This paper examines how freedom of transit and transit facilitation are addressed in trade and transport (as well as transit-specific) agreements in the ESCAP region. The objective is to identify good practices and understand the extent to which existing agreements meet the transit facilitation provisions set out in the draft text of the WTO trade facilitation agreement (TFA).
Pacific island governments face difficult decisions related to finding the balance between utilising the natural environment as a driver of economic growth and preserving the environment for the cultural, social and economic well-being of current and future generations. Good environmental policy making requires good information and analysis. Environment statistics, through accepted statistical frameworks such as the System of Environmental-Economic Accounting (SEEA), underpin the ability to develop macroeconomic policies that are sustainable (or green) in the long-term.
The working paper discusses social challenges in Pacific island countries, and which categories of income support exist to address these challenges. The paper finds that while some countries have introduced schemes to support the poor, children and in some cases older persons, there are only few schemes addressing the needs of other groups, such as persons with disabilities.
Several countries in Asia and the Pacific have launched high-level policy initiatives and action plans to promote green growth, and the green economy. As a consequence the demand for indicators of economic growth that supports, rather than detracts from, sustainable development, is growing. Green growth indicator frameworks developed by international organisations and partnerships of organisations share a focus on a few key dimensions.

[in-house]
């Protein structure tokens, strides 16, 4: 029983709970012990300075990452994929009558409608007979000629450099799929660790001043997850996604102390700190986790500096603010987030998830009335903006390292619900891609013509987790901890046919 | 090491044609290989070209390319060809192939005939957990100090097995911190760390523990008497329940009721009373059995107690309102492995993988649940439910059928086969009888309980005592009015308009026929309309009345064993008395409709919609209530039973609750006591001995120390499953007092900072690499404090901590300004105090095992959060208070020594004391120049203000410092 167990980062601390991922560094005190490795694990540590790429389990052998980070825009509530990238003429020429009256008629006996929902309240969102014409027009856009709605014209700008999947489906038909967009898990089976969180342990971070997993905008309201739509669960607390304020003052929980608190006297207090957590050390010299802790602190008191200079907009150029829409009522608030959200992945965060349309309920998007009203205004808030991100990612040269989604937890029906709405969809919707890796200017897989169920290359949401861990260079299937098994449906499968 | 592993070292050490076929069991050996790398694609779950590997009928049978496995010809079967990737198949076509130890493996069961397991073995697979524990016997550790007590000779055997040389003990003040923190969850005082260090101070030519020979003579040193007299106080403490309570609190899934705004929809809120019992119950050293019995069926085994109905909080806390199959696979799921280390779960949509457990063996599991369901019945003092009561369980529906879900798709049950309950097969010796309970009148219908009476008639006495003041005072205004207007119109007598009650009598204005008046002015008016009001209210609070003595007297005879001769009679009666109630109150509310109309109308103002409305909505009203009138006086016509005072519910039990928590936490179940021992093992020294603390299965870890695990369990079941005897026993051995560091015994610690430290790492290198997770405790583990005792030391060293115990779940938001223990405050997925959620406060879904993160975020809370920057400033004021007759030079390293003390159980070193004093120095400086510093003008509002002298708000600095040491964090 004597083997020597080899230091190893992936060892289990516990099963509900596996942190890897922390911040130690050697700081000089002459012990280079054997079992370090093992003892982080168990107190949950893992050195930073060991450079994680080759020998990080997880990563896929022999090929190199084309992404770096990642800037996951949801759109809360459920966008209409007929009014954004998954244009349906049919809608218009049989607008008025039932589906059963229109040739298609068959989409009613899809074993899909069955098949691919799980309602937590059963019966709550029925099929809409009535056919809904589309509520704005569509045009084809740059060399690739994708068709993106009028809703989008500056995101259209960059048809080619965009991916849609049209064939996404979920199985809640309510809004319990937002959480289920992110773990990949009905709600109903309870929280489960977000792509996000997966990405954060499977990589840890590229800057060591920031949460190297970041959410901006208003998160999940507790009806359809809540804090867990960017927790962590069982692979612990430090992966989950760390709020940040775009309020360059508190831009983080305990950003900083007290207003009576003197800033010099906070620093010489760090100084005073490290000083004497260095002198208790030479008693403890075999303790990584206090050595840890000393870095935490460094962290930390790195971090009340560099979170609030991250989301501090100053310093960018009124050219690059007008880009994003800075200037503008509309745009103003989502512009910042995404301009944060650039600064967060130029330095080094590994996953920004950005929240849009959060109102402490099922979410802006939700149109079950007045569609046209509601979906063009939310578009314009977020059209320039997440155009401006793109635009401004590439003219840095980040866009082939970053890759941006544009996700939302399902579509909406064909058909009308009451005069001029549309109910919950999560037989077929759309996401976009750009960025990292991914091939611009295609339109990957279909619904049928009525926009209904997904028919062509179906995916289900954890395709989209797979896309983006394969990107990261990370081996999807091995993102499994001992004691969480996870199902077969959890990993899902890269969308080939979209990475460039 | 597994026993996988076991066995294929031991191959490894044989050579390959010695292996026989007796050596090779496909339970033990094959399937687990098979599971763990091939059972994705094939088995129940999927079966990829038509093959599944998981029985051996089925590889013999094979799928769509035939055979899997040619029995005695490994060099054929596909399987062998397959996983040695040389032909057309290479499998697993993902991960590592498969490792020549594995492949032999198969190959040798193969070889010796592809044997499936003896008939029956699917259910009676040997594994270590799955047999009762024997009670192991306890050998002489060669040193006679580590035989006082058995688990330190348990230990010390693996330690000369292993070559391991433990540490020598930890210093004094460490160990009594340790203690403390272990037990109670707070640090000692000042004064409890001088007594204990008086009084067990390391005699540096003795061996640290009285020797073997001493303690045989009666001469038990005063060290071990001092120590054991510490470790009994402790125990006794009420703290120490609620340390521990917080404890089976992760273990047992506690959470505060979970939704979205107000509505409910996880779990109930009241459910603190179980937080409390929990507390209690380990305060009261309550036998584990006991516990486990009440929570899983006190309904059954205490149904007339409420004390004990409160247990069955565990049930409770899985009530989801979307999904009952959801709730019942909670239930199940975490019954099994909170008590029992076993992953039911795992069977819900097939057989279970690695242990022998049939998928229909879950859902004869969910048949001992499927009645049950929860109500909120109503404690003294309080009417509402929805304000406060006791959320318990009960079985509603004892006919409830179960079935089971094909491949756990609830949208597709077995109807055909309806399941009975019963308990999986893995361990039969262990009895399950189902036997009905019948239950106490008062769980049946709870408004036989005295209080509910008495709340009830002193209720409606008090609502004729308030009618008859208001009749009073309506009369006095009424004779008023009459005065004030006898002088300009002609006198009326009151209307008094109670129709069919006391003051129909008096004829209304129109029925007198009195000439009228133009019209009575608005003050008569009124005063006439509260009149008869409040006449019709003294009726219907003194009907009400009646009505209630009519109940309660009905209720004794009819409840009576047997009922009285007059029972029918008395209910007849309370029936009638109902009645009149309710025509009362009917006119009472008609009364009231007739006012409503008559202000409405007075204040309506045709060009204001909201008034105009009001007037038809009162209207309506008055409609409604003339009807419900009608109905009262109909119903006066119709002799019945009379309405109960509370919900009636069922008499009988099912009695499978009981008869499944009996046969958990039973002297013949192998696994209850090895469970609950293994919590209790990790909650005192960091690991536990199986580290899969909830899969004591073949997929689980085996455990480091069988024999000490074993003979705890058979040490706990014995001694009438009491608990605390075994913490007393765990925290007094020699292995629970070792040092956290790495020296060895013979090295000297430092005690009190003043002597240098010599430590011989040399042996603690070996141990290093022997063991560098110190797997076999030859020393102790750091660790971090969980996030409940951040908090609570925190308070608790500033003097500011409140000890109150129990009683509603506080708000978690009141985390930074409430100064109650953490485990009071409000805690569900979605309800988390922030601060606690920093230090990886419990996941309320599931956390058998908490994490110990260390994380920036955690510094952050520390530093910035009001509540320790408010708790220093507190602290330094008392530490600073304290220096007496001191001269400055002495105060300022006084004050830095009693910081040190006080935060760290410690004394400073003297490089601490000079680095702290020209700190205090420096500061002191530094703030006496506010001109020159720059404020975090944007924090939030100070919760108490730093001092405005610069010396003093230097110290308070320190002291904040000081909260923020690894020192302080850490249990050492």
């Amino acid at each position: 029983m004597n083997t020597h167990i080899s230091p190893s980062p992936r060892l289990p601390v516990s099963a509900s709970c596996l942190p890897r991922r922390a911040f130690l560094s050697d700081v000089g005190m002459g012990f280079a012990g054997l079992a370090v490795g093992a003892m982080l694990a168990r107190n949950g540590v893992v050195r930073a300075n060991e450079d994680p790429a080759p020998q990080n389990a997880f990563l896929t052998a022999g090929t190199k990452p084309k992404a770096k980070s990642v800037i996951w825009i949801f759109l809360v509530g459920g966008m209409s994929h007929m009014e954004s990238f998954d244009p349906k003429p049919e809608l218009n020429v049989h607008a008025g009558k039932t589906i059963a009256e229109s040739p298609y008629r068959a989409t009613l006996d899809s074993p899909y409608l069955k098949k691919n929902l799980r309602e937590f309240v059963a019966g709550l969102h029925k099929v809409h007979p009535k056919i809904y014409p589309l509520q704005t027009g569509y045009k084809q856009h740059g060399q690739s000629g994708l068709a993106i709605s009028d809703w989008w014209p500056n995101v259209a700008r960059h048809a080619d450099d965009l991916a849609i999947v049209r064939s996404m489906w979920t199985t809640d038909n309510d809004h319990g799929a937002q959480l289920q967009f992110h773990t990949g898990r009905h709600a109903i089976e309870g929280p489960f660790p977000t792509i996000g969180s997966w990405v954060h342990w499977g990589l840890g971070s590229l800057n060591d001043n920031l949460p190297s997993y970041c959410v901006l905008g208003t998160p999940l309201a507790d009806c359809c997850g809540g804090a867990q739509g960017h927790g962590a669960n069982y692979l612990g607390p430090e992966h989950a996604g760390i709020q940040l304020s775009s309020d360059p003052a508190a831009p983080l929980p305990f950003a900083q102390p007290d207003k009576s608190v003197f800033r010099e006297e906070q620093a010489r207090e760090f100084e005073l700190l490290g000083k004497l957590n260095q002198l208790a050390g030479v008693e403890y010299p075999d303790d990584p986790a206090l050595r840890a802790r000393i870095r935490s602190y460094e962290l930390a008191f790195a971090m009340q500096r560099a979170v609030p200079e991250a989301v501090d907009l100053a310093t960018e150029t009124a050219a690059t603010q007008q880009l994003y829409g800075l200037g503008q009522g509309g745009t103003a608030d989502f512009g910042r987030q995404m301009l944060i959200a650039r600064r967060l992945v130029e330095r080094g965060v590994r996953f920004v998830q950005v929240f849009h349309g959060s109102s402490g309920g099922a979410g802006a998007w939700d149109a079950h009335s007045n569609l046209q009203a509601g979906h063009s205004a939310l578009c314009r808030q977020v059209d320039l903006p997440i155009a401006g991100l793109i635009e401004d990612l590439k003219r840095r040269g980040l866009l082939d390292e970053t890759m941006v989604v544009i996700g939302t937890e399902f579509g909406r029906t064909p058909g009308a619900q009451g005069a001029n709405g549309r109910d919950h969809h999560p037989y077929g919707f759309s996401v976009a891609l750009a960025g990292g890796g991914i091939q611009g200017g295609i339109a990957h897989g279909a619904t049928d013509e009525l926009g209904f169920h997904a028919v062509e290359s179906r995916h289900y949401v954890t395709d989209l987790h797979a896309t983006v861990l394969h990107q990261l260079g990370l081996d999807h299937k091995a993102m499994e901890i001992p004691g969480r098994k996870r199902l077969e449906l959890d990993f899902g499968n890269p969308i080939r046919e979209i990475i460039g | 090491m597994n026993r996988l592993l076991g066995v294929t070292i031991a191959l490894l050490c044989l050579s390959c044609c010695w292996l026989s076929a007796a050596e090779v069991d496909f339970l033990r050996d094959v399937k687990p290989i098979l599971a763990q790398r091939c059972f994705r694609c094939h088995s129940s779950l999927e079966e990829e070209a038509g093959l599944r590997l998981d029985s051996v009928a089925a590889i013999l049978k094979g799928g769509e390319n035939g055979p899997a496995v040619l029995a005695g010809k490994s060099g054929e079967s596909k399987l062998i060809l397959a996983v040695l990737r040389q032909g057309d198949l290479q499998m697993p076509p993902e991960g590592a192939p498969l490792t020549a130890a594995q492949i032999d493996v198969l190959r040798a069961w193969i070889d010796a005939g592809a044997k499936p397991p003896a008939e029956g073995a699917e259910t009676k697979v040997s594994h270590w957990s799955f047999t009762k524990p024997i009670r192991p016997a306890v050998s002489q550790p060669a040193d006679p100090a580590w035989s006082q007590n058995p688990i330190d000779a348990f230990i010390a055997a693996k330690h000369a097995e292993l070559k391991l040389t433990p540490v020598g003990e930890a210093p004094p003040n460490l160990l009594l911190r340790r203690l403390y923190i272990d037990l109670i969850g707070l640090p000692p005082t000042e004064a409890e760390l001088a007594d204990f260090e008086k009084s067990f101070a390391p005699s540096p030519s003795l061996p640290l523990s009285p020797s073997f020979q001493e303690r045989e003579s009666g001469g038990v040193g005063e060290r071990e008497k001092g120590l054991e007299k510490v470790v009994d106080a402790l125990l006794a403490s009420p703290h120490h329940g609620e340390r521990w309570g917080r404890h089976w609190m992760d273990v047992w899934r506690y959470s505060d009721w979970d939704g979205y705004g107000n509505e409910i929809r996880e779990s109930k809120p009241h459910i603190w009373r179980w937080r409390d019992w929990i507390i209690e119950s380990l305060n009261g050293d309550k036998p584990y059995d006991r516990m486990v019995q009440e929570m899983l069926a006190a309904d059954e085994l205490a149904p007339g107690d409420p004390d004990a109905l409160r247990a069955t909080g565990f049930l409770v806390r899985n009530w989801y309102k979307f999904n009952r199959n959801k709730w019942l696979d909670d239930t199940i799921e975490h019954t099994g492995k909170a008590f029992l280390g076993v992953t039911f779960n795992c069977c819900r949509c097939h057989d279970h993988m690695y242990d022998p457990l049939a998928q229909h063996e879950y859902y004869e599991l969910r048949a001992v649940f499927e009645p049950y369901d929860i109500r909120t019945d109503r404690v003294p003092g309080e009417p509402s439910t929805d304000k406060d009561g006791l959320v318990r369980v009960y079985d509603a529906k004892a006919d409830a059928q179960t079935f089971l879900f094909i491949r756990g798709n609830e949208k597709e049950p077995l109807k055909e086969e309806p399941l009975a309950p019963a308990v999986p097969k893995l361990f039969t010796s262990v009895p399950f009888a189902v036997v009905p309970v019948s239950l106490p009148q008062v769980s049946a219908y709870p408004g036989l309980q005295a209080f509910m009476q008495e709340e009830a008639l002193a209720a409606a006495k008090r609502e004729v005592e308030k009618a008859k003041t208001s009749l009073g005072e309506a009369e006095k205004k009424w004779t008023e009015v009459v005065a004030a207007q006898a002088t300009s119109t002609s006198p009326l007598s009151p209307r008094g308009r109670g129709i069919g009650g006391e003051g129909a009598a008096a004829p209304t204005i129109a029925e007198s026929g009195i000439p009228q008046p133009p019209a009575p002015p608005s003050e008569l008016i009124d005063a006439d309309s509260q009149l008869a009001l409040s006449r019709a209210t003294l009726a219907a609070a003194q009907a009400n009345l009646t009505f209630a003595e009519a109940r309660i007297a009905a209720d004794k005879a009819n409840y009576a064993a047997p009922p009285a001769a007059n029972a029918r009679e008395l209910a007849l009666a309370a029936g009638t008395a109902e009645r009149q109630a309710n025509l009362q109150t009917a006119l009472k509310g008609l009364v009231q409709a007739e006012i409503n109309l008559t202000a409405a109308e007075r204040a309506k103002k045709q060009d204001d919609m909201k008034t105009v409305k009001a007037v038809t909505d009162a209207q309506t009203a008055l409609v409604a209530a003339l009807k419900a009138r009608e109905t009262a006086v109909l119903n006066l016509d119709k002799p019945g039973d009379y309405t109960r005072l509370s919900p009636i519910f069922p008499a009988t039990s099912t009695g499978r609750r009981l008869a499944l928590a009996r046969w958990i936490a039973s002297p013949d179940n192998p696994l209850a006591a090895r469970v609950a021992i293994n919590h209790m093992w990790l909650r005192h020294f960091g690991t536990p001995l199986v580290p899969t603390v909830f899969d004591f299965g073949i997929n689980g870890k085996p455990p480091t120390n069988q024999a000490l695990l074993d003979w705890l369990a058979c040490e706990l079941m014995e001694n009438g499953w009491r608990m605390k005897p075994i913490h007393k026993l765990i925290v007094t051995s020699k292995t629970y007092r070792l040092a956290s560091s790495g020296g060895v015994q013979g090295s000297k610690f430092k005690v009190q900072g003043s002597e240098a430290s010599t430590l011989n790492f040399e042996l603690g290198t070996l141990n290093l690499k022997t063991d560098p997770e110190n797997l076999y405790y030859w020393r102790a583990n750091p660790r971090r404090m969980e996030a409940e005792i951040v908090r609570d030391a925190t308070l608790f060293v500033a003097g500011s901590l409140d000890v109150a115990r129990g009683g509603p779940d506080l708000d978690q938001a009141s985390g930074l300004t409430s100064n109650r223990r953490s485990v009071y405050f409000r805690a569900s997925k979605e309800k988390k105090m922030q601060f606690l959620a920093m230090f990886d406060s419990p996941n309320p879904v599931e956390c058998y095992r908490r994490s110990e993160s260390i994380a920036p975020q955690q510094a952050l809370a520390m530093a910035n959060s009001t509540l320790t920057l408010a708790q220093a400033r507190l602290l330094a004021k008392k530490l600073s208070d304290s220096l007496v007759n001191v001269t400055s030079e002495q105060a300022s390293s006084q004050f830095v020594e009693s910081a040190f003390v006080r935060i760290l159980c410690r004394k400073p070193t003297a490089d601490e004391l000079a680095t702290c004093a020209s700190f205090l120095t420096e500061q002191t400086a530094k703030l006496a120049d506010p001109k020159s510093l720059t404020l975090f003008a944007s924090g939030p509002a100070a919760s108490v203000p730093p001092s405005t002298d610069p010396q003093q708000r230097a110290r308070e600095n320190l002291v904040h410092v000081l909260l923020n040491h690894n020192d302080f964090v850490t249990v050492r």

Conventional growth strategies have reduced poverty. People now have more access to basic services and more opportunities for mobility and participation. But there are still persistent unmet needs, widening inequalities, and new development challenges such as climate change, intensifying natural disaster and resource depletion. There is a search for growth strategies that better fit a changing economic, social and environmental reality.
Energy poverty- lack of access to electricity and reliance on traditional fuels for cooking and heating - remains an enduring problem. Globally, more than a billion people live without electricity and, nearly three billion depend entirely on wood, charcoal and dung for other domestic energy needs. Their search for energy fuels and services is an arduous, daily grind. Lack of access to modern energy has a broad impact.
In the national economies of Asia and the Pacific, entrepreneurs are critical drivers of growth through innovation and job creation. Recognizing the potential of, and the challenges for, women’s entrepreneurship across the Asia-Pacific region, the Economic and Social Commission for Asia and the Pacific (ESCAP) and Goldman Sachs 10,000 Women launched a joint programme to promote enabling policy and legal environments for women’s entrepreneurship in four countries in Asia and the Pacific: Indonesia, China, India and Malaysia.
The product of a technical cooperation project implemented by the United Nations Economic and Social Commission for Asia and the Pacific (ESCAP), in collaboration with the Governments of Bangladesh, China, India, Indonesia and the Philippines, this publication addresses the economic aspect of gender mainstreaming, with a particular focus on gender budgeting and women’s economic participation.
Edited by Ravi Ratnayake, Rajan Sudesh Ratna, Martina Francesca Ferracane and Yann Duval.
In the post-crisis world, new drivers of growth are required to drive further reductions in poverty. This new book from the Asia-Pacific Research and Training Network on Trade (ARTNeT) examines the role of trade facilitation measures in lowering barriers to trade and raising incomes. In addition to a review of relevant literature and theoretical findings, empirical case studies are presented from across the region including: Indonesia, Sri Lanka, Bangladesh, Thailand, and China.
Growth performance in developing Asia-Pacific economies is expected to rebound moderately after a sluggish 2013 but growth will remain subpar. The key economies of China, India, Indonesia and Thailand with large domestic markets have experienced moderate growth in 2013 compared to their recent strong performance. The region may continue to experience a “new normal” of lower growth compared to recent years—as highlighted in the Survey 2013.